Do you keep a doodle cloth?
In hand embroidery, a doodle cloth is usually an extra piece of fabric that you keep on hand, to practice embroidery stitches on before you apply those stitches to an embroidery project.
If you embroider, and especially if you’re a beginner (but even the experts do it!), a doodle cloth is a good idea!
Let’s look at five reasons you should use and keep a doodle cloth with your embroidery projects.
1. Practice makes perfect!
A doodle cloth gives you a dedicated place to practice unfamiliar or challenging embroidery stitches, techniques, color combinations, and thread types before you add them to your project.
Having a dedicated spot to practice on is a great thing, psychologically! It makes it ok to practice, ok to make mistakes, and ok to stitch only as much as you want to. It makes it ok to be experimental. It makes it ok to change your mind!
2. A doodle cloth saves your ground fabric.
You know that really nice, expensive fabric you’re using for your current embroidery project? If you approach that fabric with an unfamiliar stitch and have to remove that stitch, what will it do to the fabric?
On some fabrics, it doesn’t matter so much. A very good linen fabric, for example, can handle the wear and tear of stitch removal quite a few times before it affects the fabric.
But most fabrics, especially cottons, certain silks, and most synthetic fabrics, can’t handle the stress of too much un-stitching.
3. A doodle cloth creates a record.
The embroidery stitches you learn, the threads you try, the color combinations you experiment with – all of these are worthy of record-keeping.
A doodle cloth – as a kind of sampler – is a great way to record your trials, errors, successes, failures – all the experiments of your stitching!
In the future, you can go back to your doodle cloths to remind yourself of stitches, color combinations, and so forth that you did or didn’t like.
At some point, you might return to your doodle cloth and find an unexpected treasure on it – something you forgot about – that you can resurrect on a different project.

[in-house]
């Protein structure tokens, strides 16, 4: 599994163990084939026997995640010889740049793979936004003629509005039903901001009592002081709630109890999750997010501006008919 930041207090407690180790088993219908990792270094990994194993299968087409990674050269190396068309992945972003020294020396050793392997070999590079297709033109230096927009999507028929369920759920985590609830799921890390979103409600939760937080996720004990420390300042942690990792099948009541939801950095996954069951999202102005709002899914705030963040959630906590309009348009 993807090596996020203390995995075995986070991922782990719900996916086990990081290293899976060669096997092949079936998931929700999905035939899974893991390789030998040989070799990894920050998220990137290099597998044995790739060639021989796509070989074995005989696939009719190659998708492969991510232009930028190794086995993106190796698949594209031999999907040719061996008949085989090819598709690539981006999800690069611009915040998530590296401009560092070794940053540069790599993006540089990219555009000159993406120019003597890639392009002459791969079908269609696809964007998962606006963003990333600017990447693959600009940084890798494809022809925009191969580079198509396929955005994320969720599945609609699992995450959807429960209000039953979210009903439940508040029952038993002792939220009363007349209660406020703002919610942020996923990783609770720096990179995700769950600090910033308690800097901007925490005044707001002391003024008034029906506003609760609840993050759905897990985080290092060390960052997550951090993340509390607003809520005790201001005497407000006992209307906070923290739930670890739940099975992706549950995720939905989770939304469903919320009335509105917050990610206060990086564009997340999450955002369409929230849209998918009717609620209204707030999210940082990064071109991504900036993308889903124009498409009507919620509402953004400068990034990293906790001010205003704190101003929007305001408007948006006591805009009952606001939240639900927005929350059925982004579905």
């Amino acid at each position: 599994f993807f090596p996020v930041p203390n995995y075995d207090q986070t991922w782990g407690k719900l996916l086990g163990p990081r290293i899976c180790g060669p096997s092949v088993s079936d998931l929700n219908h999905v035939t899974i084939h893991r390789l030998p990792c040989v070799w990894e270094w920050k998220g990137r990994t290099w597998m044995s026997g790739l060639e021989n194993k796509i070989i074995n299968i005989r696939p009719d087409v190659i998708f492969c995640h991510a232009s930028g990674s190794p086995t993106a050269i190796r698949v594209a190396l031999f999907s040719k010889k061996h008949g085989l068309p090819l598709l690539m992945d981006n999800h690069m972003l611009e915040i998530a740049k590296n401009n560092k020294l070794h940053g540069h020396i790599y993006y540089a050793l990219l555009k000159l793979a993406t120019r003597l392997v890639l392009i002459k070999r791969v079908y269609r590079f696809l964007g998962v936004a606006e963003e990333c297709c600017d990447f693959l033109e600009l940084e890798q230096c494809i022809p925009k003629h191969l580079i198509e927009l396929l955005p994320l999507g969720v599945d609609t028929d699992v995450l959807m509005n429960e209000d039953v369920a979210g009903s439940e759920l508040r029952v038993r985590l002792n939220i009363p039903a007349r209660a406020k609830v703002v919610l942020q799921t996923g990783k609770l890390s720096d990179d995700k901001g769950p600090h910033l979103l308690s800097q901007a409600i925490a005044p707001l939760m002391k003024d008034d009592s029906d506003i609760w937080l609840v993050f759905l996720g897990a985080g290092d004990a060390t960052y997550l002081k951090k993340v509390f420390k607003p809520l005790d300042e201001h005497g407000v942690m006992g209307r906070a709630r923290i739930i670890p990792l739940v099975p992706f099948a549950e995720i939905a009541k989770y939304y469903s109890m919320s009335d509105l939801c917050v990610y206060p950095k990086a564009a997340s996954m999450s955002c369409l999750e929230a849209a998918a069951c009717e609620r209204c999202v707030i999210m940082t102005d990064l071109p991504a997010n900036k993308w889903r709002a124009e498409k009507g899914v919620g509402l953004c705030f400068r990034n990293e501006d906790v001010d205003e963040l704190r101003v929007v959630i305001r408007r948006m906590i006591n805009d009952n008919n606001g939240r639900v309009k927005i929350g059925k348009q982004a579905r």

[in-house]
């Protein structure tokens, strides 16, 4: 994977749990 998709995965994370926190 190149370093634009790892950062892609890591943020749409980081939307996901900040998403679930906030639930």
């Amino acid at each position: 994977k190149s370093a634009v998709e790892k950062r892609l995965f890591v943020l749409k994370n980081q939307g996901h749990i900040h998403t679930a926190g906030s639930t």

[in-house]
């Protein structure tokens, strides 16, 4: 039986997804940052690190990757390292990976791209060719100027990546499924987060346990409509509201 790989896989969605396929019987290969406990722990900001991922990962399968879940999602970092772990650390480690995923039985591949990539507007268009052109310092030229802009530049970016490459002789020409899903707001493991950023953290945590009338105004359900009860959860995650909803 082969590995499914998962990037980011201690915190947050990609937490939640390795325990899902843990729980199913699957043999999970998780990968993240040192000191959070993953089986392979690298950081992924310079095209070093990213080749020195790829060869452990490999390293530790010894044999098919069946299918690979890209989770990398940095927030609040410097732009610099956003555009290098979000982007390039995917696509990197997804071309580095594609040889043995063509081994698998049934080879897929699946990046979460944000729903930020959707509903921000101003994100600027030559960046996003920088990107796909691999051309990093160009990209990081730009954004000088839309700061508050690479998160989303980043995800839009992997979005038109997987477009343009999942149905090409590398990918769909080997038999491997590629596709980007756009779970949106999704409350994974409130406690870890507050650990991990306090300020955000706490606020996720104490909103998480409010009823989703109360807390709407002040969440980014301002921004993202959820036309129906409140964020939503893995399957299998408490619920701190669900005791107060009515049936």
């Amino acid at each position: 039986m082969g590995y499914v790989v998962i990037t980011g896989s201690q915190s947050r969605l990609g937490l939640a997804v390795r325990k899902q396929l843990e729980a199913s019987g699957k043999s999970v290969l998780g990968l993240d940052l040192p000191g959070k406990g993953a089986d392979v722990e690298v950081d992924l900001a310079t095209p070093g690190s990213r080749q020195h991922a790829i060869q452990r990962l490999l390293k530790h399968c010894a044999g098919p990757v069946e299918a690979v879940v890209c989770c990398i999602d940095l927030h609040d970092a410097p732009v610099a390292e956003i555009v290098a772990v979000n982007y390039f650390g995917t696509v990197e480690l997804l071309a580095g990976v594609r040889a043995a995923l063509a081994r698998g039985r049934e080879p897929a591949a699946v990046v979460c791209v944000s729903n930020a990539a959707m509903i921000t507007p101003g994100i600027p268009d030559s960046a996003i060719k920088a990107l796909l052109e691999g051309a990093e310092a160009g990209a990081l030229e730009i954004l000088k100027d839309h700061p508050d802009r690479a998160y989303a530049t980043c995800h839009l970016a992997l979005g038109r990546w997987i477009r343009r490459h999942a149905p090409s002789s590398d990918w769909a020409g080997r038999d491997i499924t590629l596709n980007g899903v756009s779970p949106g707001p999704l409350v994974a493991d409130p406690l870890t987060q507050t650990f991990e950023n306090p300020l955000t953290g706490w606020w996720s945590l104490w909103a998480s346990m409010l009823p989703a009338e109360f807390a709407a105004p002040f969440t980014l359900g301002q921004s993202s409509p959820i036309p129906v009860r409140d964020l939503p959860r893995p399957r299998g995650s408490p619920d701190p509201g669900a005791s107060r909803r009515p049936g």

4. A doodle cloth can become a project in itself.
You can arrange your doodle cloth so that it creates a pleasing or fun finished product.
You might be surprised how a doodle cloth can become a nice looking sampler that can be framed or finished into something else – a book cover, a needle book, a pin cushion.
A doodle cloth doesn’t have to be viewed as a “waste,” then. Even if you don’t do anything with it, it’s never a waste.
But if you cringe at the idea of using thread and fabric just to play around on, with no set purpose, you can make your doodle cloth purposeful and use it down the road!
5. A doodle cloth opens up possibilities.
By keeping a doodle cloth, you open up stitching possibilities. One stitch inspires another. One color urges you to test another color. This combination worked this way – what happens if I try it that way?
Trial and error with stitch experimentation is, believe it or not, inspiring. It leads you to knew territory, it opens up possibilities for future projects, it keeps those creating juices flowing.
The Essentials of a Doodle Cloth
To keep a doodle cloth, you really only need some scrap fabric and an extra embroidery hoop.
If you want to work a more organized doodle cloth that can be repurposed into some finished item, you might consider your fabric choice and the layout of your practice stitches and the like more carefully.
Sometimes, I use a larger cut of fabric that I leave set up on a frame (like the one in the last picture above). Usually, this is for photographing stitches as well as doodling. Other times, I’ll select a specific type of fabric that I want to try out – or a specific color of fabric. Sometimes, I’ll just use the cut ends of linen pieces or small left-overs that can’t be used for much else.
Just a hint, though: the fabric you choose for a doodle cloth should be easy to stitch on. Don’t select a synthetic or a flimsy fabric that won’t hold the stitches and that will cause frustration! When practicing, it’s very important to keep your controllable frustration factors in check, and fabric choice is one of those. So, don’t set up a doodle cloth on a slippery rayon, ok?
What About You?
Do you use a doodle cloth regularly? Is it something you go about in an organized way, with the intention of creating a sampler or a record of your work? Or is it more haphazard? Do you think doodle cloths are a good idea, or a waste of time and supplies? Let’s hear your take on the doodle cloth! Join the conversation below!
Leave A Comment